One of the reasons we homeschool is to protect our children from situations that they aren’t yet mature enough to handle. Growing up in the public school system myself, I remember many times people said or did things that were clearly wrong, and I just didn’t know how to respond. There were times things happened and I never told my parents, so they weren’t aware of what was going on. I didn’t want it to be that way for my kids.

But here we are at a crossroads — the fine line between over-protection and learning a life skill. At what age should a child be made to deal with a difficult situation, especially one involving their peers? Part of me is satisfied that they haven’t had to think about it much until now, and part of me feels they could have handled things better at camp had they only known how.

Part of me, too, tells me that every child is different; there’s no magic age for taking a stand, confronting a problem, or struggling through peer pressure. What one child is able to handle might be too difficult for another. But as mom and teacher, I can work to keep the lines of communication with my children open, and we can figure it out together.

Photo by joshuaone6to9

Letting Go

togetherThis past spring brought several new experiences for me, one of which was letting my children go to visit relatives for more than just a day.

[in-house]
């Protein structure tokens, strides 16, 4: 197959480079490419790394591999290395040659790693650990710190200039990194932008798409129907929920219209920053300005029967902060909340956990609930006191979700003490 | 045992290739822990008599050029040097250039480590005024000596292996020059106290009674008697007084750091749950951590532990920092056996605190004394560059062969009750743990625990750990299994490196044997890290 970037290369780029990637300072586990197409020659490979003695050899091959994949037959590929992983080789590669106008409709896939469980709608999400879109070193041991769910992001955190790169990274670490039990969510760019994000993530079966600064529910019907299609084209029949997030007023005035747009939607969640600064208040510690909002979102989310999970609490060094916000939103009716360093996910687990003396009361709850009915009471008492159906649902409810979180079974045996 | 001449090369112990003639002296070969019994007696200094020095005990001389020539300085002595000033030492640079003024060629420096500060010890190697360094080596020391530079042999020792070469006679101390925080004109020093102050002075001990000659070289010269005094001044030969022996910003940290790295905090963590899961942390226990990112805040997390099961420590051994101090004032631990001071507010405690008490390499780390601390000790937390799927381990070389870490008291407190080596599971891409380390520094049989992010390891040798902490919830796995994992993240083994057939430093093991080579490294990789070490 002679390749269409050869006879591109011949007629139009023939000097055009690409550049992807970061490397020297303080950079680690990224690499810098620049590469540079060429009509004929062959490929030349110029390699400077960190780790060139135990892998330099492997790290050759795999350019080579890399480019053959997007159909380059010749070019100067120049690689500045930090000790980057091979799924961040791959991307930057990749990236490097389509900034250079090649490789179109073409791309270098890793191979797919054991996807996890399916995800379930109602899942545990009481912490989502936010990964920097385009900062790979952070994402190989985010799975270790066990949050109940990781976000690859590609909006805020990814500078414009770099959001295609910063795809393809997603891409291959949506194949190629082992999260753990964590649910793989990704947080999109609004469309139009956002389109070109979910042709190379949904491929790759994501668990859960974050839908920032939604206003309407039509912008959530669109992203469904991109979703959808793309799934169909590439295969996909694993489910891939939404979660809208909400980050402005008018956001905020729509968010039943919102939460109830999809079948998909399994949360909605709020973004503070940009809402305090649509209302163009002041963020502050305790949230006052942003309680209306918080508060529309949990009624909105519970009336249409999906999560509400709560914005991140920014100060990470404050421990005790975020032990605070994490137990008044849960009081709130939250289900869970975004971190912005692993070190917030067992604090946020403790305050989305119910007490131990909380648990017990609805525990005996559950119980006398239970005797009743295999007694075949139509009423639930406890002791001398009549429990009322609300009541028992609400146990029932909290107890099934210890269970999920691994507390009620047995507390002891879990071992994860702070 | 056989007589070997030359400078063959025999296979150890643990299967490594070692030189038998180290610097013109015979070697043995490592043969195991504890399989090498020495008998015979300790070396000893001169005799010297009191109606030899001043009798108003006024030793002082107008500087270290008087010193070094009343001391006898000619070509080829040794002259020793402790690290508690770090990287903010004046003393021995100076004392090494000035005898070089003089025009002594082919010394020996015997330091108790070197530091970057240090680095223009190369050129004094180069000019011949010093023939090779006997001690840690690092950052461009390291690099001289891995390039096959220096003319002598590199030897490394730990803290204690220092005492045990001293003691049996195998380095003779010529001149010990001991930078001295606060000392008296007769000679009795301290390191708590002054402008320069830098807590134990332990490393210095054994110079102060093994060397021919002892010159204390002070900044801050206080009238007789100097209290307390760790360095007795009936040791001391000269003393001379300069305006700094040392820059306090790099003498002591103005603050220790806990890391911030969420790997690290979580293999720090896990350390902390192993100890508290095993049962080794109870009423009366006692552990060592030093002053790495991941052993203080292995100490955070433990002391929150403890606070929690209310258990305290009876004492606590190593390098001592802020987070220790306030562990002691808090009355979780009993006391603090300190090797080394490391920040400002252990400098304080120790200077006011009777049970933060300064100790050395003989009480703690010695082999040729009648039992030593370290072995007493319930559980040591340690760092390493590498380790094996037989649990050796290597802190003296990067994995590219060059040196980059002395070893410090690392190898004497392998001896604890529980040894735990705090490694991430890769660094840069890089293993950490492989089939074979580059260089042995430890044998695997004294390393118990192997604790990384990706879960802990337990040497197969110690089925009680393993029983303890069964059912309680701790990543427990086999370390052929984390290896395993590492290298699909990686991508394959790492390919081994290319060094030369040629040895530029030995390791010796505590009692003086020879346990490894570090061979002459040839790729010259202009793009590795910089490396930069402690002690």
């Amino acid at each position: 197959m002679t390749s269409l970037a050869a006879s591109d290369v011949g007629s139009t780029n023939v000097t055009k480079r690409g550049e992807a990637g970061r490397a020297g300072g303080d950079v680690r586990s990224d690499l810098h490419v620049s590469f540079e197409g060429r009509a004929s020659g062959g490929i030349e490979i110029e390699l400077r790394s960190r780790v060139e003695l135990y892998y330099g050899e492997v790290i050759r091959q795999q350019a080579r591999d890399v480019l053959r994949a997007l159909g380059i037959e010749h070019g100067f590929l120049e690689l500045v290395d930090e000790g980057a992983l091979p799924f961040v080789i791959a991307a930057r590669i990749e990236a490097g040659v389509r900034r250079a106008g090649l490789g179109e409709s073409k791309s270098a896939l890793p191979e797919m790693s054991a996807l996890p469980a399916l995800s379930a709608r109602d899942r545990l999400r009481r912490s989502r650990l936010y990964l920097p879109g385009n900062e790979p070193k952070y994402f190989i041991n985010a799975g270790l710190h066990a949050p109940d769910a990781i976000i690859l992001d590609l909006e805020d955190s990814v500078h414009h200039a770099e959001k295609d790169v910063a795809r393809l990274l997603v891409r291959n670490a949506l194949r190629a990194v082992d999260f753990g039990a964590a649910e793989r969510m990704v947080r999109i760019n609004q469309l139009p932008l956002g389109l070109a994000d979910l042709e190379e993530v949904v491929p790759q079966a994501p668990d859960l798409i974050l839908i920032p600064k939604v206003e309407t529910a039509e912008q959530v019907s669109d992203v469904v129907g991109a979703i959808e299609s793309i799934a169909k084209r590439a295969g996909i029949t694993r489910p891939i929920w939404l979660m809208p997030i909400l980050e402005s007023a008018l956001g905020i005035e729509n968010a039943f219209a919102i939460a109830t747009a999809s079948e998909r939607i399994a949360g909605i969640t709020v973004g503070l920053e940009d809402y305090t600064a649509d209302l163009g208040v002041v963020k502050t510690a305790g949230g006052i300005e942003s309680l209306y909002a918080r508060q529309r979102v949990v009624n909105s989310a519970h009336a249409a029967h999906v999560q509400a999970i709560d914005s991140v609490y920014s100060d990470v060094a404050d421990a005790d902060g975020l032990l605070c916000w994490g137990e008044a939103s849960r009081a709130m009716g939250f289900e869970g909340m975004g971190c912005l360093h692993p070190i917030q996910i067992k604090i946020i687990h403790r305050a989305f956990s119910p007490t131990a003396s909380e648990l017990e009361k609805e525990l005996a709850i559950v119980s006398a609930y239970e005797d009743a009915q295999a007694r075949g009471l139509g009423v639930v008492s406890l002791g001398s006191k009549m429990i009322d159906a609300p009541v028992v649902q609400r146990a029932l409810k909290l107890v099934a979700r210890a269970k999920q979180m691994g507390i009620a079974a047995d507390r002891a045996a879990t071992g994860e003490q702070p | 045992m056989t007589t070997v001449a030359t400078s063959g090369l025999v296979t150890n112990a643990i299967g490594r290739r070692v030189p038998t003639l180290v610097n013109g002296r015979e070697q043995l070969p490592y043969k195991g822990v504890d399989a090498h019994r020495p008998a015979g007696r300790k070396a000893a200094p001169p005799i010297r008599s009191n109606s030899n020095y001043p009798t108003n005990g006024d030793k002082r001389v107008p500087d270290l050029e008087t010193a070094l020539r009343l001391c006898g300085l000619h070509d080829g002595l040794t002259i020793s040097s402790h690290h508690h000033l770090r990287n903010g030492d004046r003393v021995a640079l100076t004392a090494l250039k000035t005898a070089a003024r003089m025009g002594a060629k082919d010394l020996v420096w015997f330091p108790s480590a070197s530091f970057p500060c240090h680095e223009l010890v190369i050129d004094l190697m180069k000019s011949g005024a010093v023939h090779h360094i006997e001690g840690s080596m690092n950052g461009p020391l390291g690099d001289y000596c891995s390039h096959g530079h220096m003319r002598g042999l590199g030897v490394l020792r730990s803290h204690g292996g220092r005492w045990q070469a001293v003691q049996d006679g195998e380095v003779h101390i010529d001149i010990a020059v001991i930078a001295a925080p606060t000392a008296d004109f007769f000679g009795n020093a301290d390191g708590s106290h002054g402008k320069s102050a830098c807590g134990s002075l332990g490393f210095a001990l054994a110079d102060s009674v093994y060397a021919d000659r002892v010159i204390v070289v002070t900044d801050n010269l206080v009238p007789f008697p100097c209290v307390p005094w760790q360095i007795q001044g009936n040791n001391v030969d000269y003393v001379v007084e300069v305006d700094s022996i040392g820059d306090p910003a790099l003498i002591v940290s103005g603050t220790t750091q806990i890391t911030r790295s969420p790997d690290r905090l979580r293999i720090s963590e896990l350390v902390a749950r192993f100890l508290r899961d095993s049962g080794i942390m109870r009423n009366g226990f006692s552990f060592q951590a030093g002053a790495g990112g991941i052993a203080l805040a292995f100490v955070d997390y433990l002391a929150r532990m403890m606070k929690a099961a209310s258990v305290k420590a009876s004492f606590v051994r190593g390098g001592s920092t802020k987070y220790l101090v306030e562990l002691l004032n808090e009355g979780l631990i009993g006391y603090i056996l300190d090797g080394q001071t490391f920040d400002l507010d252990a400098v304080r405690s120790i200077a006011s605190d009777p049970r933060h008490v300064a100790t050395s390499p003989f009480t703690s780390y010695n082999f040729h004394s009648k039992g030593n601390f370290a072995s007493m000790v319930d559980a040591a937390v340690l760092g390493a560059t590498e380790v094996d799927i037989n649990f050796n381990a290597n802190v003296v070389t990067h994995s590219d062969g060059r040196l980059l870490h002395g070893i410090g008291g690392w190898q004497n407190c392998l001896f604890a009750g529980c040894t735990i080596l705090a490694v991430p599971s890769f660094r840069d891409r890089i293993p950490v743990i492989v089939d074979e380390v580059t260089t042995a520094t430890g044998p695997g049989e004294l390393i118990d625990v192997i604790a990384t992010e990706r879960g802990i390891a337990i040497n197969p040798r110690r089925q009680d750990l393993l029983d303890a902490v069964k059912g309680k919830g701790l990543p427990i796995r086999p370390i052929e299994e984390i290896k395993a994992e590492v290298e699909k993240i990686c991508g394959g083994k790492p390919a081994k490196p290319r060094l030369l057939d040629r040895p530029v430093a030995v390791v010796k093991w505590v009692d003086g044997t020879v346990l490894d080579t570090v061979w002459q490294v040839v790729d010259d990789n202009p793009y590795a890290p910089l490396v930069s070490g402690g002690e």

I had my first taste of their growing independence last year when the three oldest went to camp last summer. I was confident about them going, as my brother and sister-in-law ran the camp, my niece was one of the counselors, and they had three cousins going as well. I have to admit, though, I was sad when I saw them off on the bus and glad when they returned home again. All three of them reported having a great time.

This past May, we did a lot of traveling, and the kids had the opportunity to stay with different family members, some for as long as four or five days. Again, it was so hard to let them go, and I missed them so much. Some enjoyed themselves more than others; a couple of them got homesick, which made me even sadder. My third child, Lillie, who had thoroughly enjoyed camp the year before, seemed to have the most trouble adjusting.

What I learned:  children need room to grow and try new things, but it doesn’t have to be right now or all at once. Lillie’s only eight – there’s still lots of time for independence, as well as lots of time for hugs and kisses. It’s not a terrible thing that she still wants to be close by, that she still wants to hold my hand, that she still wants to snuggle at night. In fact, I need to take advantage of those opportunities while I can. Time goes by so quickly, and soon she won’t want to do those things anymore; she’ll be independent…and I’ll wish she wasn’t.